In 2013, the Nethery family of Shelby County, Ky., was at a crossroads. Should they continue a fulfilling yet slightly stagnant life as they knew it — with husband Bruce farming the family land and wife Joyce teaching high school chemistry? Or should they bet the farm and do something much more unconventional and risky — like building a bourbon distillery from the ground up?
Kentucky is lucky the Netherys chose the latter, and while Bruce still farms the land, Joyce runs the operations at Jeptha Creed Distillery, serving as CEO and master distiller, while daughter Autumn takes the helm of co-owner and marketing manager. Even son Hunter pitches in, although he’s not 21 yet, helping out in production and farming while he learns the trade. And we hear he even has a knack for harvesting honey — just another perk of owning a farm craft distillery.
Jeptha Creed, which opened in 2016, sits on 64 acres in Shelbyville. Much of that land not taken up by rick houses is used for growing crops that go into the distillery’s spirits, from fruits and grains to Jeptha’s prized ingredient: bloody butcher heirloom corn. Every spirit Jeptha Creed currently makes uses the deep red bloody butcher corn, which was an important decision Joyce made early on.
With a background in chemical engineering, Joyce has left her teaching days far behind and rekindled her passion for distilling — rolling up her sleeves and getting her hands dirty with powdery grains, sticky sour mash and sweet, corn-forward white dog.
We recently chatted with Joyce about her love of Kentucky bourbon, her family’s fortitude and what it’s like being a new distillery on the block.
The Bourbon Review: What brought you to bourbon?
Joyce Nethery: The thing that brought me to bourbon was Kentucky culture. I am a native Kentuckian, and I’ve always seen the distilleries and experienced bourbon from the outside looking in.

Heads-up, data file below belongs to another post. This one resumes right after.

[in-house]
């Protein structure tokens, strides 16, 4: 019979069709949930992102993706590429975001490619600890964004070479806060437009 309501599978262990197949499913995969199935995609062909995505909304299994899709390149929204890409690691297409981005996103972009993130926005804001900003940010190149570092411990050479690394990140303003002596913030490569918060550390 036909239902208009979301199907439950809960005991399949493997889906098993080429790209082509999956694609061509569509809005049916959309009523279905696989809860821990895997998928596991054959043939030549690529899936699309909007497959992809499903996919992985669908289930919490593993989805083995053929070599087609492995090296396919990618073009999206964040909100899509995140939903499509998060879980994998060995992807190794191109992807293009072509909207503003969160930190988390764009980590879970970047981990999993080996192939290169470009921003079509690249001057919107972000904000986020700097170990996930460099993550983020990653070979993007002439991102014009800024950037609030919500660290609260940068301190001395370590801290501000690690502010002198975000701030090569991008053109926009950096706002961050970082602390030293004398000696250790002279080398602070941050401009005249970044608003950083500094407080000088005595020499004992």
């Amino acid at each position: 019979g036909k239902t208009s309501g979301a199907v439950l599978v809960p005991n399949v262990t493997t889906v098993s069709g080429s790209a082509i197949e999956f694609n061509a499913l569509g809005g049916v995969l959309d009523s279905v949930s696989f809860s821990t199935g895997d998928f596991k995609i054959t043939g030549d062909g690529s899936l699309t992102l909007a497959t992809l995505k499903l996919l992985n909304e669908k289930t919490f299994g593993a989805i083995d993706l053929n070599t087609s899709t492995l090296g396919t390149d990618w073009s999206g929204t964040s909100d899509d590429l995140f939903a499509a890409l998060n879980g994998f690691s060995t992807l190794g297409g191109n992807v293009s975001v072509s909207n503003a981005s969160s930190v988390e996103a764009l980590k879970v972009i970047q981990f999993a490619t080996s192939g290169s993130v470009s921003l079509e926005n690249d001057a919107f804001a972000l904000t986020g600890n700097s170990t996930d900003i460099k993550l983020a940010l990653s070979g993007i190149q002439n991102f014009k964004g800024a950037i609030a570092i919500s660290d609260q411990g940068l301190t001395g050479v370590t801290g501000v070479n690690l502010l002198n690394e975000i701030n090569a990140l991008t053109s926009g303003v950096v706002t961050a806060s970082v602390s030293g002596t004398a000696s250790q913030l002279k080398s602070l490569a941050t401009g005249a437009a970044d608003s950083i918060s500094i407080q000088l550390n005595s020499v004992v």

My background is in chemical engineering, and my husband grew up as a dairy farmer. We wanted to build something for our children that they could use for their careers, and we wanted to incorporate both sets of skills — my husband’s with his agricultural background, and mine with my engineering background.
So a ground-to-glass distillery making bourbon is what we came up with. The whole bourbon culture is his heritage, too. It’s a part of all Kentuckians.
TBR: How long did it take from idea to distillery?
JN: It did take us a while to make the leap. My husband had been talking about building a distillery for a long time, and he’s the heavy-duty entrepreneur in the family. He’s the one who will jump and then ask how high the cliff is later. So he wanted to build a distillery, and I thought it was a crazy idea.
I decided he needed some training and found Moonshine University in Louisville. But then he couldn’t go to the class, so I did. And I fell back in love with engineering and copper and everything about it, and I came out of that class with our ground-to-glass concept. And now I have to say he was right.
All of that happened in January of 2013 when I got onboard, and that’s when we started going. Really, in three-and-half years, we went from, “Hey, let’s do this thing,” to “Hey, we’re open!” It was a rapid pace.
TBR: What’s the biggest challenge of your job?
JN: I think the biggest challenge of my job, in the distillery itself, is blending and mingling the barrels to get a consistent product flavor profile. It’s not as straightforward as you think. That’s kind of the most difficult thing going on right now for me as master distiller/master blender.
In the CEO role, one of the difficult things right now is figuring out when we can ever do events again. We did the whole pandemic pivot and changed things up. We are open, but people keep asking when they can schedule a wedding rehearsal, or can we rent this space out, or when are you doing your Jammin’ at Jeptha again?
My answer is, “Um, no. Not right now.” So right now, handling COVID and the pandemic and how we can open things back up tourism-wise is one of the more difficult things.
TBR: What can we expect from Jeptha Creed in 2021 and beyond?